On the other hand, stamp duty costs can be a substantial barrier to activity in the housing market. Based on the median dwelling price in each capital city, it’s clear that the high cost of housing and aggressive stamp duty rates in New South Wales and Victoria are a substantial cost burden.

The median dwelling price in Sydney is currently $800,000, and the median dwelling price in Melbourne is $200,000 lower at $600,000. Based on purchasing a median-priced dwelling in either city, buyers are confronted with a stamp duty cost (plus other government fees) of circa $32,000. That’s after pulling together a deposit, which is more often than not, expected to be around 20% of the purchase price.

Compare that cost burden with Brisbane, where stamp duty rates are less than $10,000 thanks to lower housing prices but also less aggressive rates of stamp duty.

The costs of stamp duty have increased across every capital city over the past five years, however the increase in Sydney and Melbourne has been substantially more than other capital cities. Based on median prices five years ago, government fees on a real estate purchase have risen by $13,275 (+72%) in Sydney and increased $11,703 (56%) in Melbourne.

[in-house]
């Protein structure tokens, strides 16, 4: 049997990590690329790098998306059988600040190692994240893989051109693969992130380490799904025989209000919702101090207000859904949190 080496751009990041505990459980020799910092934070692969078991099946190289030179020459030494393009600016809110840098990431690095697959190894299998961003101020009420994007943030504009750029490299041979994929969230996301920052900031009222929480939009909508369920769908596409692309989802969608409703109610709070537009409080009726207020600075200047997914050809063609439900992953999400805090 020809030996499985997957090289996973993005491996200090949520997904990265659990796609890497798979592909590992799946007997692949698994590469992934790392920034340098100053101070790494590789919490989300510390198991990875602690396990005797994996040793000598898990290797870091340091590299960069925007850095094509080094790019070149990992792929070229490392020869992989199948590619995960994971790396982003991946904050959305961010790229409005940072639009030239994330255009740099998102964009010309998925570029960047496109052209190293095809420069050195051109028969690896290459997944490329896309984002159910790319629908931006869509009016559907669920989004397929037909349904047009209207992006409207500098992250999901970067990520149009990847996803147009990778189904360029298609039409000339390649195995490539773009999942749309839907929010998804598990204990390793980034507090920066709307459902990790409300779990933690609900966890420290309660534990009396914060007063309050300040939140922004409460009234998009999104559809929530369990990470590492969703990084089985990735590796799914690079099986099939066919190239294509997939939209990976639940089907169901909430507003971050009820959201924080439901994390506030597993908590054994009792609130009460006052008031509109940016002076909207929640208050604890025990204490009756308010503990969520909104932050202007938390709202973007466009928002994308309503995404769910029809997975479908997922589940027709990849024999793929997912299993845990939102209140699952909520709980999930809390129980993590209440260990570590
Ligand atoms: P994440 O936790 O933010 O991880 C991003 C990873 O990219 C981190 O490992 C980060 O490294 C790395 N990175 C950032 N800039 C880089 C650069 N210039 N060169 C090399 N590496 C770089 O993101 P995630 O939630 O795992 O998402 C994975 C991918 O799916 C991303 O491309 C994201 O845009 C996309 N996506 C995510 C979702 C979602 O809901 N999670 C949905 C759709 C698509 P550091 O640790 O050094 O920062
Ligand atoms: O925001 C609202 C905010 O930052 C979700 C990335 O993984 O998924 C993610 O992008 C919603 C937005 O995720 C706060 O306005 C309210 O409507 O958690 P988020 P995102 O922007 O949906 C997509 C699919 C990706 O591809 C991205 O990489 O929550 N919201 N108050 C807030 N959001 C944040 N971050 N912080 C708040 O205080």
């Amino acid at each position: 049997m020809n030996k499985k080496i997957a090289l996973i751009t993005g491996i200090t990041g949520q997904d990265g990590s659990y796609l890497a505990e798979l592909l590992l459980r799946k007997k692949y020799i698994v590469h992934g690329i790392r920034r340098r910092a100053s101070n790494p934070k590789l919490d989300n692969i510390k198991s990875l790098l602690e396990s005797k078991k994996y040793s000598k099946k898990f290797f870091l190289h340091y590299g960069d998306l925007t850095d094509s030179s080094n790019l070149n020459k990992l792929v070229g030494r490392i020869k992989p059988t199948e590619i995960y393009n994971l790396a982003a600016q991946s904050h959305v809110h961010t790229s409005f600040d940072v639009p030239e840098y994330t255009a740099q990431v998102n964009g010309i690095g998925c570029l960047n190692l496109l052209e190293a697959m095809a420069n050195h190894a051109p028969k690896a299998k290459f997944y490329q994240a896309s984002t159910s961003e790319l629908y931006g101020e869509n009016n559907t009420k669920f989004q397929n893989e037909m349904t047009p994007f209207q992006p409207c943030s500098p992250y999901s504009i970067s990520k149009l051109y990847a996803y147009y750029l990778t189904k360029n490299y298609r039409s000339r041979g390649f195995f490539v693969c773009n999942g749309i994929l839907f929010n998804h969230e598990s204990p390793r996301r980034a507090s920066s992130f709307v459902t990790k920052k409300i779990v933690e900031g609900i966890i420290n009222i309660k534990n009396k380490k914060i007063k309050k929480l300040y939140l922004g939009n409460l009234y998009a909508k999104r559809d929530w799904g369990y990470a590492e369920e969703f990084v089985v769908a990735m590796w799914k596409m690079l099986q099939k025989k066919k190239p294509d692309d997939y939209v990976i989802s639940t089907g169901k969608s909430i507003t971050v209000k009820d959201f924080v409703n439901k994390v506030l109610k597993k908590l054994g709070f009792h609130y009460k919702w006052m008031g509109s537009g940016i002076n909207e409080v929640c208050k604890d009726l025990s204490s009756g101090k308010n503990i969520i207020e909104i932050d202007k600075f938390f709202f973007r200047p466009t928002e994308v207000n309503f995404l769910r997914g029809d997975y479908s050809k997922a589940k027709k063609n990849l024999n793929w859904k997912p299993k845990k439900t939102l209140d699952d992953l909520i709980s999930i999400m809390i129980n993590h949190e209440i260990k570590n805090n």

The bottom line

I’ve recently seen some commentary that stamp duty costs aren’t likely to be a significant factor in slower housing turnover. I’m not so sure about that … in markets like Sydney and Melbourne where buyers of the median priced dwelling are facing costs in excess of $30,000, plus the cost of deposit, plus other transactional costs like pest and building inspections, conveyancing fees, removalist costs etc., and it becomes pretty clear that it’s not just the price of housing that is becoming unaffordable. The transactional costs play a large role as well.

 

Housing market downturns: Lessons from history

Tuesday, October 25, 2016

By Tim Lawless

The housing market growth cycle has broadly been running for almost four-and-a-half years, with dwelling values across CoreLogic’s combined capital city index rising by 40% since June 2012. Sydney dwelling values have risen by 63% since values started pushing higher, and dwelling values in Melbourne are up a lower – but still strong – 46% over the same time frame. Considering the maturity of the growth cycle, the new unit supply moving through record levels, rental yields producing historic lows and mounting affordability pressures, it’s worthwhile revisiting what housing market downturns have previously looked like. 

The last time we saw a housing market growth cycle this long and strong was the ‘boom’ period that broadly tracked from early 2000 through to early 2004.